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The title is provocative but sums up my problem: when I am immersed in Buddhist thought, I can no longer love my wife.

Buddhism clearly contradicts romantic love. It tolerates it up to a certain point: but in the absolute, the practitioner is invited to (or naturally abandons) his wife to become a monk.

To love one's wife romantically: it is to discriminate, it is to love her more than a cat or a neighbour for example, it is therefore to judge and prioritise. It is also to become attached: not wanting to share his wife, wanting to be with her, being sad when she is not there. It is impossible to love your wife romantically without becoming attached and/or without discriminating, putting her on a pedestal.

In the end, Buddhism invites us to be indiscriminate and have only unattached love (metta). From this point on, how can one continue to be married if one is sincere in one's practice? Love your wife in this way, unattached and loving her as much as anyone else, and tell me that she is satisfied.

The Buddhist ideal love is not romantic. Even if in theory the disciple can reach the sotapanna stage by staying married, isn't it hypocritical to stay married with that in mind? To love your wife until that stage knowing that you'll have to abandon her afterwards? How can you love your wife romantically, find her attractive, desirable and endearing, when you know that sooner or later this relationship will lead to pain and dissatisfaction and come to an end?

I'm not clear, I'm mixing everything up, but I'm really frustrated and angry. If I had realized all this before I got married, I wouldn't have done it. But here's the thing, now I'm married, and I feel trapped. Either I stay with her and make a cross on the Nibbana, or I leave her to become a monk like the Buddha did and I make her suffer. How do you tell your wife that you will love her forever? How can you love her when you know it won't be forever and you directly perceive the dukkha of this relationship?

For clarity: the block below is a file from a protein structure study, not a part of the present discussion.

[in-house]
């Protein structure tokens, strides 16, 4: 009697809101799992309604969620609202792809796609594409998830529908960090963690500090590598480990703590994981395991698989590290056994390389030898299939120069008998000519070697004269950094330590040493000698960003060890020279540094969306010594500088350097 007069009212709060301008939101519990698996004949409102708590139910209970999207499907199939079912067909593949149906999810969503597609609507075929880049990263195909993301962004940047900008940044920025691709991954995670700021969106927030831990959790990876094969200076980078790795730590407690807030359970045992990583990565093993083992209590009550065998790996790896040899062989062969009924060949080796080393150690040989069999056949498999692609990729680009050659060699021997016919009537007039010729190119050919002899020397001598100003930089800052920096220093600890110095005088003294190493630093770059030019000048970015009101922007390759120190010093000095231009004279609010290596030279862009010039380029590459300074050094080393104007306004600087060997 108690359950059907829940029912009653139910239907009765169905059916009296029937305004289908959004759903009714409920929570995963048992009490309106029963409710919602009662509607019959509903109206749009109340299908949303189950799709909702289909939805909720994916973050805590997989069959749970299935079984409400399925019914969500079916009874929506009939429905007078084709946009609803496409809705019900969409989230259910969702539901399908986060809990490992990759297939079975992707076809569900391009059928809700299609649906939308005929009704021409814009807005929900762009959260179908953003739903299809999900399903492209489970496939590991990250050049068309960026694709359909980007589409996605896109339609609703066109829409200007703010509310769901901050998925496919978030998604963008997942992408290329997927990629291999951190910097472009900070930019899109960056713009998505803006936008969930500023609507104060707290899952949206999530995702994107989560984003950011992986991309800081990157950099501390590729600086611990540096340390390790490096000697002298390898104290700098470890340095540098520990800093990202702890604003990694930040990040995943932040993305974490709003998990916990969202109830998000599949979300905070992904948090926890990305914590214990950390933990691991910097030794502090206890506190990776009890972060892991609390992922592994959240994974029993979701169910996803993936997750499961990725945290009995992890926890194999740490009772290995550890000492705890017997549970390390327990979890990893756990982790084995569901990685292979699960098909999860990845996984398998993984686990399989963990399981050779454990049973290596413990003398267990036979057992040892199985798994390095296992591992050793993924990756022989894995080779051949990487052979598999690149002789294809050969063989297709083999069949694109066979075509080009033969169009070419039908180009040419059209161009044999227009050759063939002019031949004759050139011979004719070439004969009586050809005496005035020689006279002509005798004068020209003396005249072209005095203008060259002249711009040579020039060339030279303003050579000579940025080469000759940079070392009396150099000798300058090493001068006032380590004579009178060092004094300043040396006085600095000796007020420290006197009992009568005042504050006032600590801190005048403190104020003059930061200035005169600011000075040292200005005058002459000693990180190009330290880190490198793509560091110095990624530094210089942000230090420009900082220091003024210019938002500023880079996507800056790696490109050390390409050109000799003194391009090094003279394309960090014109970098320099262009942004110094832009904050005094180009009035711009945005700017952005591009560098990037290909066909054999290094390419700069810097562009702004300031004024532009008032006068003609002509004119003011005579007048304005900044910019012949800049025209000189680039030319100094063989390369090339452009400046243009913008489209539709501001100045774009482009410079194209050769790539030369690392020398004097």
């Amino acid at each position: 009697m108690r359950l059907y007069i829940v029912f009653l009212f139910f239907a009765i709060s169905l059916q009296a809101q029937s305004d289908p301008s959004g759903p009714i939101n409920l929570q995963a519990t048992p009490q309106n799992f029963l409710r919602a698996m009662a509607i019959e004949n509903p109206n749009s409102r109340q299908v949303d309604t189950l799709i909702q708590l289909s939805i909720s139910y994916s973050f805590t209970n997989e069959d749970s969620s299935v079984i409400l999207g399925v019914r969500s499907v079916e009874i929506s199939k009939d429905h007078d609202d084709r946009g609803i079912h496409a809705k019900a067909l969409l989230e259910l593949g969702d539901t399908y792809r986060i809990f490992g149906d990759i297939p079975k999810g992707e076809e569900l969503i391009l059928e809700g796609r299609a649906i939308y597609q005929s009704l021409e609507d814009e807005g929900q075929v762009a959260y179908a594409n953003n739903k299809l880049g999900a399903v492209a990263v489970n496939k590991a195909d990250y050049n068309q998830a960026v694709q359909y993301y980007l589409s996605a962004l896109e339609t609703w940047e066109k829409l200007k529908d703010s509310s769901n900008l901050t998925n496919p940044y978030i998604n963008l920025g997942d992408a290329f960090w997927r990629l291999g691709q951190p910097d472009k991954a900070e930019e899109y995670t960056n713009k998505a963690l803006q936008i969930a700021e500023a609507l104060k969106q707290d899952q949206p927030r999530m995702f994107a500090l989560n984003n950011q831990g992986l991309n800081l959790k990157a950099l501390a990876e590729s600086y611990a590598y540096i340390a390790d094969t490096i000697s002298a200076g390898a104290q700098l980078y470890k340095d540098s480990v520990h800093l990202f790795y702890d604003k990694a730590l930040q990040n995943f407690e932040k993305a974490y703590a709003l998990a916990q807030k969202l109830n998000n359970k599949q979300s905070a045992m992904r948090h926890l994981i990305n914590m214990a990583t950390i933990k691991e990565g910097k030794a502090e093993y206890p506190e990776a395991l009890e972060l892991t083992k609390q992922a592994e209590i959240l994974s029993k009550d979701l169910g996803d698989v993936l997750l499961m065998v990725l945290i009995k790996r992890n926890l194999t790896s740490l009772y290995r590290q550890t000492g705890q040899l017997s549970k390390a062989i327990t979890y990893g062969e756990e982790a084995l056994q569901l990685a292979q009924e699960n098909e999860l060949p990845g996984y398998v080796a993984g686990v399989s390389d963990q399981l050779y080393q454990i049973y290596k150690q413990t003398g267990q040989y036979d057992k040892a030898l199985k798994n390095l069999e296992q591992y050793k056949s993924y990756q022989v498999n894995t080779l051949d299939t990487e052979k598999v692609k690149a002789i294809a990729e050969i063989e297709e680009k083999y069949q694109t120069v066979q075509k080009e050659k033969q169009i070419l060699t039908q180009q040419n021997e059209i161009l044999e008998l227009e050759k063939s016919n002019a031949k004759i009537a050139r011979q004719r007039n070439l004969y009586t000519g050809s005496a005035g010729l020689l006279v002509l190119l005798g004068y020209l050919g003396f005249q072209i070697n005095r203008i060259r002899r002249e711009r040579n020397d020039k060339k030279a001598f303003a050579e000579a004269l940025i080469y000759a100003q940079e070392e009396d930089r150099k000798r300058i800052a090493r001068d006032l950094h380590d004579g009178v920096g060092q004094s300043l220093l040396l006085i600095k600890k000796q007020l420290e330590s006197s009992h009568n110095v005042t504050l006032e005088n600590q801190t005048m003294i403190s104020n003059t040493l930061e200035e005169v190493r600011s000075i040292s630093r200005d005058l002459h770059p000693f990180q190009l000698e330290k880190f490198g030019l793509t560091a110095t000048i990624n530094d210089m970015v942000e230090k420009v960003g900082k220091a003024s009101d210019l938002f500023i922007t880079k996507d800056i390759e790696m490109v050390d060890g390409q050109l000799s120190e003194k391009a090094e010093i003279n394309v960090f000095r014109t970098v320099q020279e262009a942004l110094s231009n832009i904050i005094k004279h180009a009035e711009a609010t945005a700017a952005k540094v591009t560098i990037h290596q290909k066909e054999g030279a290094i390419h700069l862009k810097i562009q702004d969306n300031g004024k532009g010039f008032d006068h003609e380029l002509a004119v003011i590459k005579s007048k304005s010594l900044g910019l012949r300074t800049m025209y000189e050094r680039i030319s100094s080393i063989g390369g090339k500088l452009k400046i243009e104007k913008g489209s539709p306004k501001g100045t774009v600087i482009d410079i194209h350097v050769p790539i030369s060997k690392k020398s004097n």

As soon as I clearly see impermanence and dukkha, I can no longer let myself be caught up in the flow of life and love unconsciously. I hope that I am clear, I expect the usual answers "it is not all black and white, a married disciple can reach sotapanna" etc., but this kind of arguments do not work with me, I live them as pure hypocrisy. I should forget the impermanence and the dukkha of our relationship, stay in the sweet reassuring illusion of our romantic love and tell her that I love her knowing that I should abandon her after sotapanna?

I love her, that's not the problem, I'm angry that my commitment contradicts the absolute truths of Buddhism and is an obstacle to my progress. I hope I am clear and that you understand me...

In short: how do you succeed in loving your wife romantically and not abandoning her when you know that you will need to abandon her after sotapanna, that you will never be able to reach Nibbana by loving her, when you see directly the dukkha of your marriage, when you know that it is touched from the start by the seal of impermanence, when you know that it is an attachment from which you will have to free yourself, and so on?

To put it plainly: how can one love one's wife romantically when this act contradicts all the truths of Buddhism? By deliberately remaining lukewarm and settling for half-truths?

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    I may have missed something but—unless you practice a very self-absorbed strain of Theravada—isn't the goal to stop loving yourself quite so much and to be open to the truth, which btw involves living virtuously and being full of love? Start with your wife. (cont.) – lly Feb 28 at 18:32
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    (cont.) Rather than wrecking your life over worry about your 'lost opportunity' to become enlightened sooner, which you can hopefully recognize as the selfish attachment it is once you look at it objectively, use the peace and truth you've found in Buddhism to bring peace and truth to your relationship. If she demands obsessive and jealous love, she may have been the wrong partner but it sounds like this is mostly from your end. Fulfill your duties with honesty & joy, let her know your love in ways large & small, help her be as open to you. Your marriage will be the very opposite of hypocrisy. – lly Feb 28 at 18:35